And when the one-day Lakeland College Valentine’s Day card-crafting campaign came to an end, there were 104 beautiful, unique handmade cards ready for delivery to the Plymouth, Wis. headquarters of Project Angel Hugs, a nonprofit organization dedicated to the emotional support of children with cancer. Project Angel Hugs will mail the Lakeland cards to cancer-stricken children all over the nation.
“Our students always go above and beyond,” said Sally Bork, Lakeland College’s interim director of student activities. “Project Angel Hugs is a local organization that’s doing great things, and we’re very proud of our students for being so enthusiastic about helping.”
Senior Art Exhibit Opens January 24
Lakeland College will spotlight the work of two senior art students when the first of two Lakeland Senior Art Student Portfolio Exhibitions opens on Friday, Jan. 24.
Tyler Holman, of Sheboygan, and Jinsu Ryu, of Tokyo, Japan, will discuss their work during an opening reception beginning at 4:30 p.m. in the Bradley Gallery, located in the Bradley Fine Arts Building on Lakeland's campus.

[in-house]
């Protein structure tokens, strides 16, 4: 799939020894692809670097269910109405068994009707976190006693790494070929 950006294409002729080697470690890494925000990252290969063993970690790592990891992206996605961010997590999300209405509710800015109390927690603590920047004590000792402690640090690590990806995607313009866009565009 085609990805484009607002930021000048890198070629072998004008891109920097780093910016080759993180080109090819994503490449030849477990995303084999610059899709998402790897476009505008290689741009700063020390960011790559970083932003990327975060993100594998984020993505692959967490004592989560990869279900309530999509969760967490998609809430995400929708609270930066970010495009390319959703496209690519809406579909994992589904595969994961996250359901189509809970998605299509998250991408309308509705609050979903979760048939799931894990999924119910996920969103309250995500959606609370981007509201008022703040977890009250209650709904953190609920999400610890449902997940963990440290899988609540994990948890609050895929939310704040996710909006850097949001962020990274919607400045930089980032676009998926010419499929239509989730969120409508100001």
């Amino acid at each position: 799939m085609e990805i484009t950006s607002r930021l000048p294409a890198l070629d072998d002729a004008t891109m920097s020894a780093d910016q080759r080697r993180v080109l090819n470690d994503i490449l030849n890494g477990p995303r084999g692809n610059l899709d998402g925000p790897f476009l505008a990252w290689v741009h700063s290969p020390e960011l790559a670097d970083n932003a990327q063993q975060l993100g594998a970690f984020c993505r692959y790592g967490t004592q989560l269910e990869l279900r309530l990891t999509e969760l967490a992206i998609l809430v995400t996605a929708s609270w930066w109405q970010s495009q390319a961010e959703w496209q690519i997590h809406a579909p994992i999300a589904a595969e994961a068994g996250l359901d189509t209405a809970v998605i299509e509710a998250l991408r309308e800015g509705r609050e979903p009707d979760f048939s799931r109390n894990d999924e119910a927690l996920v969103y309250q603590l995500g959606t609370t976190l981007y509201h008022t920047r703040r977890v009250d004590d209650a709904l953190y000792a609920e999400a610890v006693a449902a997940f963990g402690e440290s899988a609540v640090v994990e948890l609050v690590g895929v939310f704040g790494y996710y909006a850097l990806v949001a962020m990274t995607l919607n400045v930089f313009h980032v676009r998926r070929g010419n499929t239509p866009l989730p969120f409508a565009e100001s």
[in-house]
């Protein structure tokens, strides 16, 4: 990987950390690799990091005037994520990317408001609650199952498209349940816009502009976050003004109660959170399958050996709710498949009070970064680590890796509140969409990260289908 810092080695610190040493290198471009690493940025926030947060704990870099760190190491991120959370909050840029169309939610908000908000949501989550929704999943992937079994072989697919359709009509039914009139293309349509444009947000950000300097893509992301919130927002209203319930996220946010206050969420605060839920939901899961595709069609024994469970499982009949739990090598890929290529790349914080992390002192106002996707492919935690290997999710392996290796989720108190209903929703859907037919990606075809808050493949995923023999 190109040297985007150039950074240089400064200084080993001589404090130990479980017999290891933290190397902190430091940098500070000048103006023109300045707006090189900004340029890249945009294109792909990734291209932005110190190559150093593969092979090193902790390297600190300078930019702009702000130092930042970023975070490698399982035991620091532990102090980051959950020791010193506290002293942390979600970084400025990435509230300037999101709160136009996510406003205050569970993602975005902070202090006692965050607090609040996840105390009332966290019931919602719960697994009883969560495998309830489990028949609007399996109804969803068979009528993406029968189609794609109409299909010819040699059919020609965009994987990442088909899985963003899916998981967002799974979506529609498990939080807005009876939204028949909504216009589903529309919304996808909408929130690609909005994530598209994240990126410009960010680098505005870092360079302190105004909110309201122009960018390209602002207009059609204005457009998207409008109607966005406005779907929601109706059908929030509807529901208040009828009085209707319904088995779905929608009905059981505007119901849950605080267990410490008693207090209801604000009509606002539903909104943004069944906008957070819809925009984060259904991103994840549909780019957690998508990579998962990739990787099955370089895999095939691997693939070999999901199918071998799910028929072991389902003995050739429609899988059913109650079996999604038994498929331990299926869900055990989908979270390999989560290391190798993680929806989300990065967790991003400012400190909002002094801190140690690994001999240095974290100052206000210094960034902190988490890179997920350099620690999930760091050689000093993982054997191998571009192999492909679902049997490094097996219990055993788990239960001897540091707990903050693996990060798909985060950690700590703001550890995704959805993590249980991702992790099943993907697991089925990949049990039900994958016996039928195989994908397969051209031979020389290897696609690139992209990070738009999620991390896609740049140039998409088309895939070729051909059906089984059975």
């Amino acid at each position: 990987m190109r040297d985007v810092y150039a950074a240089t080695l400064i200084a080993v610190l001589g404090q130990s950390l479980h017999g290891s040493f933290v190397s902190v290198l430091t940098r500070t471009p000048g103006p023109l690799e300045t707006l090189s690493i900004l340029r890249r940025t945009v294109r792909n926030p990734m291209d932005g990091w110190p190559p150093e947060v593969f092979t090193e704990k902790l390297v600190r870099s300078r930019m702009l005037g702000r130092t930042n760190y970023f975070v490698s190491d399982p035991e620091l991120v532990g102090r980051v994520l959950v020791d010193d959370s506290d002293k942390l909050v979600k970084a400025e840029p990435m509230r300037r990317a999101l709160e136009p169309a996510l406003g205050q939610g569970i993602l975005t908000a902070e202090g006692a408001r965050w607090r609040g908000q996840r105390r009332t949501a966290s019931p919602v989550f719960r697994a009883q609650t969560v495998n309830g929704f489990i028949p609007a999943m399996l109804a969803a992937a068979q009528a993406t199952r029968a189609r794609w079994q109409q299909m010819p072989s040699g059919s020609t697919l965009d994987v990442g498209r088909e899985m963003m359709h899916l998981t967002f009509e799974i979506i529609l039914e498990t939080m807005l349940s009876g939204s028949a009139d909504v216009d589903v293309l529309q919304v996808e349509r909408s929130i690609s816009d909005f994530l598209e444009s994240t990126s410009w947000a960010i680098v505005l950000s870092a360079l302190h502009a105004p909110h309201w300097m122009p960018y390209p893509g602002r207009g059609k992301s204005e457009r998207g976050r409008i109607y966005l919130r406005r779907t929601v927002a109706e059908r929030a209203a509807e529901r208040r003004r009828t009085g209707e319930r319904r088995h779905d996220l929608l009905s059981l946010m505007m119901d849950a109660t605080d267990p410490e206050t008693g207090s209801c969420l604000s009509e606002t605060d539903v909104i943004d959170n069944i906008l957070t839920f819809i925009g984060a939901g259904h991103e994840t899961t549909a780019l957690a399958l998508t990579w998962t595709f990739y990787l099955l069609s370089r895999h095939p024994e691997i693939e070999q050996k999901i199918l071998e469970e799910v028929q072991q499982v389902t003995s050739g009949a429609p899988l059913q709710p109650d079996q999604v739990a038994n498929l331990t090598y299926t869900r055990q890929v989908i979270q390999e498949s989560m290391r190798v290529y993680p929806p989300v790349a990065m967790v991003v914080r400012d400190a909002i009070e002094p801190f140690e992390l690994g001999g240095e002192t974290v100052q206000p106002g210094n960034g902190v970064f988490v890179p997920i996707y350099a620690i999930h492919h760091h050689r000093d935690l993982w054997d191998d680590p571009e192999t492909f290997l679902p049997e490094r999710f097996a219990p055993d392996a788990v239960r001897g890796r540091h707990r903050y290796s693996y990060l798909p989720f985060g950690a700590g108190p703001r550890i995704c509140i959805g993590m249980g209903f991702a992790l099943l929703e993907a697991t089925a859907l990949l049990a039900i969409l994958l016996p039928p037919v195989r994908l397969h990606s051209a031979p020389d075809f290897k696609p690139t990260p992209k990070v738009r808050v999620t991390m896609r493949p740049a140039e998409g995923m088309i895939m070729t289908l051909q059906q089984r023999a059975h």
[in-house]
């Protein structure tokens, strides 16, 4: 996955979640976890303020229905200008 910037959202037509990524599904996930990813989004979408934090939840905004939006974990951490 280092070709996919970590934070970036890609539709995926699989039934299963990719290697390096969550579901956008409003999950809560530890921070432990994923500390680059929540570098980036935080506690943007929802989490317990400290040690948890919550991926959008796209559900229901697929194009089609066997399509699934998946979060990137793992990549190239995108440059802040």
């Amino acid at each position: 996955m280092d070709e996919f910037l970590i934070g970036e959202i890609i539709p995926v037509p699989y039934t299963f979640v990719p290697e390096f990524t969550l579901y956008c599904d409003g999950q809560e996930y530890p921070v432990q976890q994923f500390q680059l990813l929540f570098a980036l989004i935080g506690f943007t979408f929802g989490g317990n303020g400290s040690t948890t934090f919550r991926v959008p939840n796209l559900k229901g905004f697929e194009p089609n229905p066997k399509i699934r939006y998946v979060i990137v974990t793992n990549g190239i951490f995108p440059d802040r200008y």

The exhibit, which will feature works created by these students during their time at Lakeland, will run through Feb. 24. The Bradley Gallery is open from 8 a.m.-4 p.m., Monday through Friday, when the college is in session. Attendance at the reception and admittance to the Bradley Gallery are both free and open to the public.
The senior art show is a requirement for all Lakeland art majors. Students gain the experience of having their own exhibit, and are responsible for advertising (creating a poster), mounting the exhibition, speaking at the opening reception and removing all of their work when the exhibit is over. This gives the students a real life experience as a professional artist, which will be very useful after they graduate and continue to exhibit their artwork.
Holman is working towards a bachelor's degree in art with a studio art and graphic art emphasis. He has various art-related work experiences including internships and substitute instructor positions where he has selected and directed student driven designs and instructed his peers.
Holman is also the recipient of several art related awards, a second-place award for his pastel drawing in the Lakeland College Annual Competitive Student Art Exhibition, and a medal in computer illustration from the Eastern Wisconsin Conference Art Show, to name a couple. He is extremely self-driven and has a very unique style.
"There's a structure to the process I use when creating art," Holman said. "It's not painstaking or torturous. That would be silly. Instead, the structure is simple, and makes the event of creation rewarding, desirable and quite addicting. The structure consists of layers that describe who I am, the ideas I have, the field I'm pursuing and the message I wish to convey through art."